Volume 8, Issue 1
  • ISSN 0929-998X
  • E-ISSN: 1569-9765
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Using a corpus of written consumer product instructions in English and Spanish, this paper provides a comparative description of the type and frequency of expressions used to convey the notion of an action’s PURPOSE or its goal. Based on our own observations and suggestions from previous literature, we present eight factors relevant to the choice between purpose expressions in both languages: the semantic relation underlying the purpose expression, the scope of the expression, whether the purpose expression constrains how the action is performed, whether the goal of the action is a process or a product, whether the goal is contrastive with some other possible goal, whether the information status of the goal needs to be expressed, whether the agent of the action needs to be specified, and whether the goal is optional. These features are either involved in the choice of which expression to use, in determining the placement of the expression in relation to the matrix action clause, or both. The paper presents the mappings between these features and the choice and placement of appropriate purpose expressions in each language.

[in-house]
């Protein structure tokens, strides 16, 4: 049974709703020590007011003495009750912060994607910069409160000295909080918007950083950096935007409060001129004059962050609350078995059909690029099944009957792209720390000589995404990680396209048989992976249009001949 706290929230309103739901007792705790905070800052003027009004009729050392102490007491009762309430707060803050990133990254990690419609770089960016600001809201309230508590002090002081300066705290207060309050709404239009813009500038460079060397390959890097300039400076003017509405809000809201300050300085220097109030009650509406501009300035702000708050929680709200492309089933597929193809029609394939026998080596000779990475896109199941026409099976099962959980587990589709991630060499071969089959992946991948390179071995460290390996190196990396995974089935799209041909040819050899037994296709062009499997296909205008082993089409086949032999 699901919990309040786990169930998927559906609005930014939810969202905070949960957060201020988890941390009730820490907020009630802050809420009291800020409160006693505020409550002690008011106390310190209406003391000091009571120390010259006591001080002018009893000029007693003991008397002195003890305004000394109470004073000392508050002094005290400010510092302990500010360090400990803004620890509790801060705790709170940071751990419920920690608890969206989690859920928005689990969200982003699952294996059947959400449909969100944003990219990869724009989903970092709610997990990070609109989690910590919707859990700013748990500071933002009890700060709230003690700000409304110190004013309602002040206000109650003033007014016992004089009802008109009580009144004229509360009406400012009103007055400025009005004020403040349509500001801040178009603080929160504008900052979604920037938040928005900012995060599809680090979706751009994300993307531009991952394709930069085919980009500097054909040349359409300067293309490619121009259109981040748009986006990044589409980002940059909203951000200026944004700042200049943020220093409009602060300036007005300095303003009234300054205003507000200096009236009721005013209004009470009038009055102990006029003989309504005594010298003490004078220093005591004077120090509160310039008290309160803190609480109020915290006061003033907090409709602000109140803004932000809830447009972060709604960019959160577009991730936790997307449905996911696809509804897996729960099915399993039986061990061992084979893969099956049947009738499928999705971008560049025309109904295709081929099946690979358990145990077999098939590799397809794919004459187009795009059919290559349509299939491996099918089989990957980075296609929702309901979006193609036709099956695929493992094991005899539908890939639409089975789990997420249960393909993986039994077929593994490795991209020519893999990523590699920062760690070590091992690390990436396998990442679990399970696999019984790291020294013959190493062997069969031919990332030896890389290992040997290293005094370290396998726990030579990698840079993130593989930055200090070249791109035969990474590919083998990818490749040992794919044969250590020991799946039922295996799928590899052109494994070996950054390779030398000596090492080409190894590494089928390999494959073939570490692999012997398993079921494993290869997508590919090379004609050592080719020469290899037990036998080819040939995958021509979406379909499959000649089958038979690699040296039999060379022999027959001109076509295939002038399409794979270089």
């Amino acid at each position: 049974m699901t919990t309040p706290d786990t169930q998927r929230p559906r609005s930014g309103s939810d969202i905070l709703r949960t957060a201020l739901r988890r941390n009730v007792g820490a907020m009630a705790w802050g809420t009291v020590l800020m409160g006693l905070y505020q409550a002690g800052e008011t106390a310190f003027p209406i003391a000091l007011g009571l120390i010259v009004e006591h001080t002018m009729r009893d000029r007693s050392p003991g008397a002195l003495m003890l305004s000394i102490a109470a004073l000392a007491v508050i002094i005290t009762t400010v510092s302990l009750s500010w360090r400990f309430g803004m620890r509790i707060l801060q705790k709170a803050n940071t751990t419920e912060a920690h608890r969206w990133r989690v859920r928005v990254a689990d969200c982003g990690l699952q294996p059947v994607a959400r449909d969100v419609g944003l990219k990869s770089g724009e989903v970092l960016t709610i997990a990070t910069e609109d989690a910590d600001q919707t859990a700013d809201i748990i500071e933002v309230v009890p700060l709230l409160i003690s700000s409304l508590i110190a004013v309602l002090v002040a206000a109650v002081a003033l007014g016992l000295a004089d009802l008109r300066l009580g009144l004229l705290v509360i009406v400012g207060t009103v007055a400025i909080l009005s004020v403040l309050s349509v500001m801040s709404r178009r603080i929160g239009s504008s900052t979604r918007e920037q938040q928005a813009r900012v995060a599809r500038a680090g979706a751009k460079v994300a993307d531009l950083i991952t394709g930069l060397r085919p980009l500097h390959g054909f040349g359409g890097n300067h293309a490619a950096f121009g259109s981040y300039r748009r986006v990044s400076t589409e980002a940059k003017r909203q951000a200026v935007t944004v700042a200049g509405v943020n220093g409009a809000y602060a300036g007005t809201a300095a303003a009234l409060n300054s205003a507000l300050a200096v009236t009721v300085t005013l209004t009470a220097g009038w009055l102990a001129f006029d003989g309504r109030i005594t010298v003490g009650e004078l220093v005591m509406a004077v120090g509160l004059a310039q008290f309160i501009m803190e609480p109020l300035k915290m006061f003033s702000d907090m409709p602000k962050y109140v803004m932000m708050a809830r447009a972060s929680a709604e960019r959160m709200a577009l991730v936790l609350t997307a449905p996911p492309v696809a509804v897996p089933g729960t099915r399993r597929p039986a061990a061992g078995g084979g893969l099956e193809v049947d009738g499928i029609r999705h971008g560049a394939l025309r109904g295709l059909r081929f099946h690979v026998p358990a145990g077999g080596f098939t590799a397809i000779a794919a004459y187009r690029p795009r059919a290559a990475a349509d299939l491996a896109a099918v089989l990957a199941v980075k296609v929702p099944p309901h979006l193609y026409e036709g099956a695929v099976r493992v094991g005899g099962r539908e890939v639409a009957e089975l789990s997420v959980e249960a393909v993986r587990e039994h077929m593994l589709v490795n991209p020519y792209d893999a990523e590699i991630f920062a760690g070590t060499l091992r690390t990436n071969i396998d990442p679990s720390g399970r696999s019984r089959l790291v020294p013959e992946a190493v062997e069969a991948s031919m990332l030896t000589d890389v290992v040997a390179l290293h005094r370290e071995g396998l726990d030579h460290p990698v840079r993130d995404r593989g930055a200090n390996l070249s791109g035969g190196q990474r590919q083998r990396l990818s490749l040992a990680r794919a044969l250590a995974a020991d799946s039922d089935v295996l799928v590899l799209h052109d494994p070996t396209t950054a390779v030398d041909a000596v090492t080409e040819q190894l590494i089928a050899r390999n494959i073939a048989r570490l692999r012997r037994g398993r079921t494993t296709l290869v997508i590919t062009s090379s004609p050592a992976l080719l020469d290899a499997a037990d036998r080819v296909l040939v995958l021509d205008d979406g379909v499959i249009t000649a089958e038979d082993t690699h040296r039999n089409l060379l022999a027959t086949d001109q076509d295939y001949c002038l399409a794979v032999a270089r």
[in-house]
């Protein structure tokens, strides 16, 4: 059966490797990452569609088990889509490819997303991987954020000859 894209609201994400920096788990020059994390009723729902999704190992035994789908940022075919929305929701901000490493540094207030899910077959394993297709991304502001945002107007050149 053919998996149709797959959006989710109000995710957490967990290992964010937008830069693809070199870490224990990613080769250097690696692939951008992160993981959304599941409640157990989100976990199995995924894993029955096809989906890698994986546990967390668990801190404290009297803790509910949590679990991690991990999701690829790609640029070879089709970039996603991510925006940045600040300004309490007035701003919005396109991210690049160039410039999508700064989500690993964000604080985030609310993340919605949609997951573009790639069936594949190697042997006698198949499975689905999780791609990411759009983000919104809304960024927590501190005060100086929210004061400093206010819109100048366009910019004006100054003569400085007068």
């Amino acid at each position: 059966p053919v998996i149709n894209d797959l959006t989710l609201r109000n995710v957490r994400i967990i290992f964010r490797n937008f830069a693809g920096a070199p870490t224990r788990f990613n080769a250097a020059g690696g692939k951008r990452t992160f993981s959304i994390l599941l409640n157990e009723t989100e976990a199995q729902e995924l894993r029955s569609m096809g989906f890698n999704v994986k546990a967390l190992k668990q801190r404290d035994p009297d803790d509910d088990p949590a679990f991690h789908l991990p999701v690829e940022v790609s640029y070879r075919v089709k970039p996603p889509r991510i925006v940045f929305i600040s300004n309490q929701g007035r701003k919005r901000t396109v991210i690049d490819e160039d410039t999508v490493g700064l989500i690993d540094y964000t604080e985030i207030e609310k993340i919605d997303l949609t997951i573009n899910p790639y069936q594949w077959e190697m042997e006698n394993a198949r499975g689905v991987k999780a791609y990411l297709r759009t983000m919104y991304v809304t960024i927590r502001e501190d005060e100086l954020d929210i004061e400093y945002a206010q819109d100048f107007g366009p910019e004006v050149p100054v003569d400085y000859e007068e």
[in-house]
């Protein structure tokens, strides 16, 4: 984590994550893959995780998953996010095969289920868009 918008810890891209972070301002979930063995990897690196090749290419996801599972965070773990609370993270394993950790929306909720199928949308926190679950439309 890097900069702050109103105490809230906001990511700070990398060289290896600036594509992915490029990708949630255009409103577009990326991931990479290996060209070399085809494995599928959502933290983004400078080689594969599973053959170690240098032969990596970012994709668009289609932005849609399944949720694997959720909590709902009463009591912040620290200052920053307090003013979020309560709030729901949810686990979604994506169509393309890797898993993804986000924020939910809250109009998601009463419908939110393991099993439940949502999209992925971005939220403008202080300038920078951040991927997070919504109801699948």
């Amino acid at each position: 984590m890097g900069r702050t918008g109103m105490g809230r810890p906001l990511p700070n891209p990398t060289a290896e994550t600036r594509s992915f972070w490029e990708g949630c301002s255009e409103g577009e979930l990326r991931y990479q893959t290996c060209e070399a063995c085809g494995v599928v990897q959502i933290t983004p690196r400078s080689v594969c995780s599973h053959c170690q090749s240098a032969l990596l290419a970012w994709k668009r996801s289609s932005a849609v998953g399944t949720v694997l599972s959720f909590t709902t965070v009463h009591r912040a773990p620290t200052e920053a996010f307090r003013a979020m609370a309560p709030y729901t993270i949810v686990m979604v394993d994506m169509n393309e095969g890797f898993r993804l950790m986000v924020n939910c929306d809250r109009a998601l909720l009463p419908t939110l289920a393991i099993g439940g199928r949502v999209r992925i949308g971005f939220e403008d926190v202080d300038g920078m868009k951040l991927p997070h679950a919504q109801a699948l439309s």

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  • Article Type: Research Article
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